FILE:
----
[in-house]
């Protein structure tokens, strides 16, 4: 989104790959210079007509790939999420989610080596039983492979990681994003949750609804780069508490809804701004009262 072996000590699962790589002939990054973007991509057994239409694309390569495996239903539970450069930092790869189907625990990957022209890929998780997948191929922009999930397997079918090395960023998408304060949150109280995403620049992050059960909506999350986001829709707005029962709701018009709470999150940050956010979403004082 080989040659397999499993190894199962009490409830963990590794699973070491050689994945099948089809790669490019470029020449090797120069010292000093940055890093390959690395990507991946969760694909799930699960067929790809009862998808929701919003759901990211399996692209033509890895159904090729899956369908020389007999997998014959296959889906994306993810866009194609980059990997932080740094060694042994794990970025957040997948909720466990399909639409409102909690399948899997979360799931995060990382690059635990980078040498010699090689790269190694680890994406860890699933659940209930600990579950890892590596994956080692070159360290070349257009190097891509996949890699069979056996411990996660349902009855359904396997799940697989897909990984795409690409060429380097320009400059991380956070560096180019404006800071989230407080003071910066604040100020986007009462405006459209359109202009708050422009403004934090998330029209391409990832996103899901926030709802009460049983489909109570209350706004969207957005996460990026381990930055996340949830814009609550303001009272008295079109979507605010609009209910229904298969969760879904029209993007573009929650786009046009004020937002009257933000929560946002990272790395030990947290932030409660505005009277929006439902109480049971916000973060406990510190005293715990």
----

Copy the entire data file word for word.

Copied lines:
[in-house]
């Protein structure tokens, strides 16, 4: 989104790959210079007509790939999420989610080596039983492979990681994003949750609804780069508490809804701004009262 072996000590699962790589002939990054973007991509057994239409694309390569495996239903539970450069930092790869189907625990990957022209890929998780997948191929922009999930397997079918090395960023998408304060949150109280995403620049992050059960909506999350986001829709707005029962709701018009709470999150940050956010979403004082 080989040659397999499993190894199962009490409830963990590794699973070491050689994945099948089809790669490019470029020449090797120069010292000093940055890093390959690395990507991946969760694909799930699960067929790809009862998808929701919003759901990211399996692209033509890895159904090729899956369908020389007999997998014959296959889906994306993810866009194609980059990997932080740094060694042994794990970025957040997948909720466990399909639409409102909690399948899997979360799931995060990382690059635990980078040498010699090689790269190694680890994406860890699933659940209930600990579950890892590596994956080692070159360290070349257009190097891509996949890699069979056996411990996660349902009855359904396997799940697989897909990984795409690409060429380097320009400059991380956070560096180019404006800071989230407080003071910066604040100020986007009462405006459209359109202009708050422009403004934090998330029209391409990832996103899901926030709802009460049983489909109570209350706004969207957005996460990026381990930055996340949830814009609550303001009272008295079109979507605010609009209910229904298969969760879904029209993007573009929650786009046009004020937002009257933000929560946002990272790395030990947290932030409660505005009277929006439902109480049971916000973060406990510190005293715990």